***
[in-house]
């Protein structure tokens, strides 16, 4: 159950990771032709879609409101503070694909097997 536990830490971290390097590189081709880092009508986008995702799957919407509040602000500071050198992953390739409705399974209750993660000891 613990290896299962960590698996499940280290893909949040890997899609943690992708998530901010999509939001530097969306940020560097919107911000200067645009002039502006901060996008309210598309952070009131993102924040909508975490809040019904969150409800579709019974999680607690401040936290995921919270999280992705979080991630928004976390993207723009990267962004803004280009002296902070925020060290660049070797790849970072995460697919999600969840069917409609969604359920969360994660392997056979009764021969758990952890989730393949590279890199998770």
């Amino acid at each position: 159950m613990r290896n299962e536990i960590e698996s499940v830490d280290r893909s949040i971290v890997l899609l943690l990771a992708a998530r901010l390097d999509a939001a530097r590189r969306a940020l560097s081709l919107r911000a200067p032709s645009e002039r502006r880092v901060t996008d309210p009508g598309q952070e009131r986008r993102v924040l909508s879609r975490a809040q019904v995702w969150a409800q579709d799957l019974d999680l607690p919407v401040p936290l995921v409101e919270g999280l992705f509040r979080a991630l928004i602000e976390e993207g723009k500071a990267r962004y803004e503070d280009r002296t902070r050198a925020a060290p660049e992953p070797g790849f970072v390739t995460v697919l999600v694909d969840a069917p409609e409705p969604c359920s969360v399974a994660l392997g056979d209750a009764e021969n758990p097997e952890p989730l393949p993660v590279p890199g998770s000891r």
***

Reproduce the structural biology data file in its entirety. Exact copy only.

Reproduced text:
[in-house]
């Protein structure tokens, strides 16, 4: 159950990771032709879609409101503070694909097997 536990830490971290390097590189081709880092009508986008995702799957919407509040602000500071050198992953390739409705399974209750993660000891 613990290896299962960590698996499940280290893909949040890997899609943690992708998530901010999509939001530097969306940020560097919107911000200067645009002039502006901060996008309210598309952070009131993102924040909508975490809040019904969150409800579709019974999680607690401040936290995921919270999280992705979080991630928004976390993207723009990267962004803004280009002296902070925020060290660049070797790849970072995460697919999600969840069917409609969604359920969360994660392997056979009764021969758990952890989730393949590279890199998770």
């Amino acid at each position: 159950m613990r290896n299962e536990i960590e698996s499940v830490d280290r893909s949040i971290v890997l899609l943690l990771a992708a998530r901010l390097d999509a939001a530097r590189r969306a940020l560097s081709l919107r911000a200067p032709s645009e002039r502006r880092v901060t996008d309210p009508g598309q952070e009131r986008r993102v924040l909508s879609r975490a809040q019904v995702w969150a409800q579709d799957l019974d999680l607690p919407v401040p936290l995921v409101e919270g999280l992705f509040r979080a991630l928004i602000e976390e993207g723009k500071a990267r962004y803004e503070d280009r002296t902070r050198a925020a060290p660049e992953p070797g790849f970072v390739t995460v697919l999600v694909d969840a069917p409609e409705p969604c359920s969360v399974a994660l392997g056979d209750a009764e021969n758990p097997e952890p989730l393949p993660v590279p890199g998770s000891r």